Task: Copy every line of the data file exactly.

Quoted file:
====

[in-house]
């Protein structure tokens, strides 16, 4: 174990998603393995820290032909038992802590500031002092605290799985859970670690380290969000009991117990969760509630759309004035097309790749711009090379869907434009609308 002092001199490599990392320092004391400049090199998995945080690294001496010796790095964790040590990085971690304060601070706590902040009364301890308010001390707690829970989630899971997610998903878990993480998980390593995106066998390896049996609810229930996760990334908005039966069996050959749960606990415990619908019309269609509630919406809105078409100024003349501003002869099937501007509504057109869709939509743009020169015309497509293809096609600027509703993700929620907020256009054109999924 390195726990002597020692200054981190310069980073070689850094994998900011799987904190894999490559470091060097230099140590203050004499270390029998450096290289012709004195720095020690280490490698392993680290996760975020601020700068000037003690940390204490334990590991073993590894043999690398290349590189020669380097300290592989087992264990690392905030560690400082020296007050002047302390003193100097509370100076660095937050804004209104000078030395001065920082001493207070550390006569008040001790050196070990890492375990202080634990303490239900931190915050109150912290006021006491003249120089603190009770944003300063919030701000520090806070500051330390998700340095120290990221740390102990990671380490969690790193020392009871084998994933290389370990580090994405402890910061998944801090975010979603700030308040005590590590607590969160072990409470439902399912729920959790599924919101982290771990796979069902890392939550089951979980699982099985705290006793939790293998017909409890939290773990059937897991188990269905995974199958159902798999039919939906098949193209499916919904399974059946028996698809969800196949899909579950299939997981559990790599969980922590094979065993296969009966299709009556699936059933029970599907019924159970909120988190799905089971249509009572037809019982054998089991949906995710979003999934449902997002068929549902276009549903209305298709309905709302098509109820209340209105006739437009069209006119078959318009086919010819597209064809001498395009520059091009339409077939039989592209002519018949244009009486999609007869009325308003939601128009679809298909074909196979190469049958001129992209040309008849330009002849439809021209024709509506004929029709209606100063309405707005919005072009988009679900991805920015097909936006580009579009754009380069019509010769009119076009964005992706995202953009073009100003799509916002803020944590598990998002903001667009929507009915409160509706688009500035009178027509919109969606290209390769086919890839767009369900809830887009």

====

[in-house]
């Protein structure tokens, strides 16, 4: 174990998603393995820290032909038992802590500031002092605290799985859970670690380290969000009991117990969760509630759309004035097309790749711009090379869907434009609308 002092001199490599990392320092004391400049090199998995945080690294001496010796790095964790040590990085971690304060601070706590902040009364301890308010001390707690829970989630899971997610998903878990993480998980390593995106066998390896049996609810229930996760990334908005039966069996050959749960606990415990619908019309269609509630919406809105078409100024003349501003002869099937501007509504057109869709939509743009020169015309497509293809096609600027509703993700929620907020256009054109999924 390195726990002597020692200054981190310069980073070689850094994998900011799987904190894999490559470091060097230099140590203050004499270390029998450096290289012709004195720095020690280490490698392993680290996760975020601020700068000037003690940390204490334990590991073993590894043999690398290349590189020669380097300290592989087992264990690392905030560690400082020296007050002047302390003193100097509370100076660095937050804004209104000078030395001065920082001493207070550390006569008040001790050196070990890492375990202080634990303490239900931190915050109150912290006021006491003249120089603190009770944003300063919030701000520090806070500051330390998700340095120290990221740390102990990671380490969690790193020392009871084998994933290389370990580090994405402890910061998944801090975010979603700030308040005590590590607590969160072990409470439902399912729920959790599924919101982290771990796979069902890392939550089951979980699982099985705290006793939790293998017909409890939290773990059937897991188990269905995974199958159902798999039919939906098949193209499916919904399974059946028996698809969800196949899909579950299939997981559990790599969980922590094979065993296969009966299709009556699936059933029970599907019924159970909120988190799905089971249509009572037809019982054998089991949906995710979003999934449902997002068929549902276009549903209305298709309905709302098509109820209340209105006739437009069209006119078959318009086919010819597209064809001498395009520059091009339409077939039989592209002519018949244009009486999609007869009325308003939601128009679809298909074909196979190469049958001129992209040309008849330009002849439809021209024709509506004929029709209606100063309405707005919005072009988009679900991805920015097909936006580009579009754009380069019509010769009119076009964005992706995202953009073009100003799509916002803020944590598990998002903001667009929507009915409160509706688009500035009178027509919109969606290209390769086919890839767009369900809830887009």